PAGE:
Armored Core: Verdict Day Review

armoredcoreverdictday
What we liked:
+ Online world
+ Customization options
What we didn't like:
- Presentation
- Repetitive missions
- Lacking visuals
- Lackluster story
Decent
DEVELOPER: From Software   |   PUBLISHER: Namco Bandai Games   |   RELEASE: 09/24/2013

Review
You’ve changed.

Nostalgia has always played a large part in my hopes for each outing of the Armored Core franchise. Unlike many of its brethren released around the same time, the AC series has refused to progress. Sure the mech building is still unmatched and the addition of online is very cool, but the spark that made the first entry in the series stick out is all but gone. Still, I somehow go into every iteration with the hopes that this will be “the one”, and I continue to come back with my hopes and dreams unfulfilled.

The story of Verdict Day is not one I will be talking about tomorrow. The radio chatter between missions is the bulk of the storyline, and it isn’t very good. Terrible dialogue and some not-so-choice voice acting really make it feel forced. It almost would have benefited from just using subtitles instead of spoken words. There is nothing to keep players from skipping cut scenes in between missions.

That is one confusing HUD.


It is funny how the times have changed. Armored Core is developed by From Software, who most gamers currently know from their abusive Souls series (Demon’s Souls/Dark Souls). Armored Core: Verdict Day is no stranger to difficulty either. Each mission requires careful planning and mech customization in order to survive. Replaying missions to figure out which build is appropriate comes standard, and to their credit, From Software has kept the tradition alive by adding in unparalleled ways to customize the mechs.

The single player game is packed to the rim with 60 missions, each one more challenging than the last. Granted a large portion of them are generic in nature, with objectives like “clear out all enemies”. These missions can be played solo, with a friend, a mercenary or eventually an AI controlled mech. The options are nice, and playing with someone else helps ease the tedium, but the real star of Armored Core now is the online portion.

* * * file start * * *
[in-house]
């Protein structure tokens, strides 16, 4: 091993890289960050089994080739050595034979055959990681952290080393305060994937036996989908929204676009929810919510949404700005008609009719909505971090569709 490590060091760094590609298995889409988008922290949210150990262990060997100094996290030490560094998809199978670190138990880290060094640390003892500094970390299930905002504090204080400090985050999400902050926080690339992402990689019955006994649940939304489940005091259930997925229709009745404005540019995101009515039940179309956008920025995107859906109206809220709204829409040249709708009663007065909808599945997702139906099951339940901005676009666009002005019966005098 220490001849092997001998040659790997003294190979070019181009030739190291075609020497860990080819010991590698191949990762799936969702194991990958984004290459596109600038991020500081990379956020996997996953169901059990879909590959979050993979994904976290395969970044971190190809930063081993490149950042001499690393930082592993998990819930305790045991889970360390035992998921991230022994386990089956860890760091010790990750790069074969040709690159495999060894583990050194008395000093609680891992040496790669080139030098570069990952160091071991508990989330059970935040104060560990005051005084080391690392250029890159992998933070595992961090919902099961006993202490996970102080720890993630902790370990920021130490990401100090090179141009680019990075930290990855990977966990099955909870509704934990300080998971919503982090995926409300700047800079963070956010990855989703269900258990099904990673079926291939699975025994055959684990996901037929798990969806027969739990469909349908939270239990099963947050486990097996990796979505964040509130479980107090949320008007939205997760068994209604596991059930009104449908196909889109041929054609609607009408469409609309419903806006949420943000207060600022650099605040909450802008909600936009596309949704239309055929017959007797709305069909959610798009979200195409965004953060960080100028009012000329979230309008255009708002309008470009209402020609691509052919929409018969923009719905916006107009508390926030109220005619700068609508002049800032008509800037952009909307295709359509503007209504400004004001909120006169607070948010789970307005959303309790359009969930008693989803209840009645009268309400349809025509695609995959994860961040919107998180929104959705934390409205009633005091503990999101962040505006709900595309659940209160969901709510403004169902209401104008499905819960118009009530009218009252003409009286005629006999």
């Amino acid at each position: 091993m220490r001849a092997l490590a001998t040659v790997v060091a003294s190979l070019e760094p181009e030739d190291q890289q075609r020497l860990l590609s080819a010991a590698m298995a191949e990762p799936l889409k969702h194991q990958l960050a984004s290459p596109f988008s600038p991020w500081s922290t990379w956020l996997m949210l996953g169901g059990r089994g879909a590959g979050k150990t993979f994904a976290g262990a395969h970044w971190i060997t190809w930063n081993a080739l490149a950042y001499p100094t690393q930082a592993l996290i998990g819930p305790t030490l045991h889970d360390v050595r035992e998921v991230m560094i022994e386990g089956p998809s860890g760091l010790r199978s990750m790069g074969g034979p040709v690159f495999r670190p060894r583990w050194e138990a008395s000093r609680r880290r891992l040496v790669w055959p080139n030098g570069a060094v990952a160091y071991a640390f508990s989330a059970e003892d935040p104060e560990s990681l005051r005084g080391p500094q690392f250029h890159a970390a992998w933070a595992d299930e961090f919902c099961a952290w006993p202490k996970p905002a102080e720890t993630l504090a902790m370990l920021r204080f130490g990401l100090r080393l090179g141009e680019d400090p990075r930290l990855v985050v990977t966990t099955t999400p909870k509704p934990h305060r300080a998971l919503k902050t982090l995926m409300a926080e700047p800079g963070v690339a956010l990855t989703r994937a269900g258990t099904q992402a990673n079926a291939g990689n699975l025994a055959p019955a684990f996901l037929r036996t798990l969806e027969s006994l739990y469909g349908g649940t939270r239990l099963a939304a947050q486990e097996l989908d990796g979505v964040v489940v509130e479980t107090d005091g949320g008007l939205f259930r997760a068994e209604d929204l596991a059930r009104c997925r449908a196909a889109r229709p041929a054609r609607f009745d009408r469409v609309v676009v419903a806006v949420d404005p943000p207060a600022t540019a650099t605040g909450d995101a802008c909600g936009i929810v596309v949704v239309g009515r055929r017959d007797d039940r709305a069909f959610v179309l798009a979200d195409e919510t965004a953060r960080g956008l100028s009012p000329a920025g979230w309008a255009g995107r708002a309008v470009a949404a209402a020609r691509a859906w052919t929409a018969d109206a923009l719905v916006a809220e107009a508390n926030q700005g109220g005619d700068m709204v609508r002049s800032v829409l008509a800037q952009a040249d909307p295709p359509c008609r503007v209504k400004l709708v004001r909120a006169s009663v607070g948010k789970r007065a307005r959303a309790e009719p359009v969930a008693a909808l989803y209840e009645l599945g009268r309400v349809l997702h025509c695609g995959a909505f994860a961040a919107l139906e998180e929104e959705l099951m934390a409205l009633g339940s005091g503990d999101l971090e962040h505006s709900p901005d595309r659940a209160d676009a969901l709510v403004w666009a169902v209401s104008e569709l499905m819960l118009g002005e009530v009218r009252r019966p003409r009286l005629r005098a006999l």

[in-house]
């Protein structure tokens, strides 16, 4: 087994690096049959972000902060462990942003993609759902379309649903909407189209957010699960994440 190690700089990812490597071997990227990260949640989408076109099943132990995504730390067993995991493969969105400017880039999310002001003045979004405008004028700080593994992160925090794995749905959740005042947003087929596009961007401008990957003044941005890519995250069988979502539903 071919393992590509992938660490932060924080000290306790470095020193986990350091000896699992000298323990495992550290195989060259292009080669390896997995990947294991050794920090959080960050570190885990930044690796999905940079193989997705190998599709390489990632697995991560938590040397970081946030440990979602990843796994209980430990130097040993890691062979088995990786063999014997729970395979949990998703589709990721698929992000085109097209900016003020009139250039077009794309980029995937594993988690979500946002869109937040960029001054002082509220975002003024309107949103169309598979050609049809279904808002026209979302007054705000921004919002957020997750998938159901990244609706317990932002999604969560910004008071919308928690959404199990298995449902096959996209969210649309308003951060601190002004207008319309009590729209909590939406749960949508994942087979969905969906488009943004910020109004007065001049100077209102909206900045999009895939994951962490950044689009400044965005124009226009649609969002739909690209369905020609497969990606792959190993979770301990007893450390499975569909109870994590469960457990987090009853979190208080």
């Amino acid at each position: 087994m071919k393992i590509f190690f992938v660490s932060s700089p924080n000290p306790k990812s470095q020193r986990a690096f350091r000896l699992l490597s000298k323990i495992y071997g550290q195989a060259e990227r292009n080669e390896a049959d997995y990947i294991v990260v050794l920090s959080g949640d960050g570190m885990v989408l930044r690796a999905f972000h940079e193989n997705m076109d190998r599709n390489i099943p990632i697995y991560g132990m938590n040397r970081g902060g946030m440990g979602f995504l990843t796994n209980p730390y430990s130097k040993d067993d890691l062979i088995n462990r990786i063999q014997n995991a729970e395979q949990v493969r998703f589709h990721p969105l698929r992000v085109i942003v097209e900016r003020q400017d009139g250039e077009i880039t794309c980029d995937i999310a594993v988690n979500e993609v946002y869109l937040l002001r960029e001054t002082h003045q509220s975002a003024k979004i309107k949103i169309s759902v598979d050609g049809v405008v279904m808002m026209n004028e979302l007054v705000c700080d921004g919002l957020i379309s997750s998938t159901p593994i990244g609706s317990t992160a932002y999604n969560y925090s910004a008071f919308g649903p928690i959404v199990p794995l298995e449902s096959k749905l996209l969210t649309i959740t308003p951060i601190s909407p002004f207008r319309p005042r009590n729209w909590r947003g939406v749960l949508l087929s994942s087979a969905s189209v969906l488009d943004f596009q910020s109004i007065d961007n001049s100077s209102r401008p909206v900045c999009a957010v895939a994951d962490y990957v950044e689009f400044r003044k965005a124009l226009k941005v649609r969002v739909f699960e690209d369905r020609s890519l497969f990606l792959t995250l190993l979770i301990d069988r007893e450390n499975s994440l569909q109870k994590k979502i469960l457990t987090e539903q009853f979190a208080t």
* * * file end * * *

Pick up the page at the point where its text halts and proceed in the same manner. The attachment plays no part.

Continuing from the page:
I had the option to import my save from Armored Core V, or start fresh. Once I got into the mix, I chose between one of three factions, which dictates my online play. The online mode is a persistent world where each faction is fighting to become the dominate force. Every action and mission performed goes to the overall dominance of the chosen faction. It is very cool, but also pointless if the population of players decreases too much. This mode has been carried over, and remains some of the most fun I had with Verdict Day, though it suffers a lot from functionality issues. The management menus are a mess, and teaming up with other players is almost as complex as crafting a great mech.

Of course, the real draw to these games has always been customizing mechs. Verdict Day brings that tradition along with it, and is just as intimidating as it ever was. There are 14 points of customization, all with variable attributes, and all have effect on other pieces. I felt like I needed a spreadsheet to keep track of it all. Now, in past games builds were best determined by mission, and while that remains the case somewhat in Verdict Day, it is more focused on creating one, all-around build. The customization is still top notch, but without varying mission types, it falls flat most of the time.

Super giant fighting robot.


The one upside to customization is Free Battle. Going head-to-head with other players is the highlight of the game, at least if I spent the time required to create a worthy mech. The Armored Core community is tightly knit, and players know their stuff, so hopping online into a random match usually just ends in a swift beat down. Again, this draws a fine line between being true to its roots, and luring in new players, something Verdict Day simply doesn’t do. I wanted to create new and better builds, but considering I had to grind story missions for XP (because online missions only earn cash), it becomes a design decision that simply makes me not want to play anymore.

Visually the game is a hot mess. This is one ugly game, and the confusing HUD doesn’t help matters. The frame rate blazes, but it isn’t hard to see why. Generic textures, boring arenas and embarrassing animation make this another bullet point in the series’ regression. I already talked about the atrocious voice acting, but neither the sounds nor score fare any better. This is one sad game when it comes to presentation.

Armored Core: Verdict Day is a solid entry for those that have stuck with it since day one. Anyone coming in fresh or even returning from the series’ past is in for a rude awakening. The unfriendly design and gross presentation are quick deterrents to an otherwise massively deep experience. I cannot recommend the game to anyone outside that small niche, which is where I see this series slowly fading into the darkness if From Software doesn’t make some massive changes, and soon.

Review copy of game provided by publisher. Primary play on Xbox 360.

Screenshots

Ken McKown

Ken is the Editor-in-Chief of this hole in the wall and he loves to troll for the fun of it. He also enjoys long walks through Arkham Asylum and the cool air of Shadow Moses Island. His turn-ons include Mortal Kombat, Metal Gear Solid and StarCraft.

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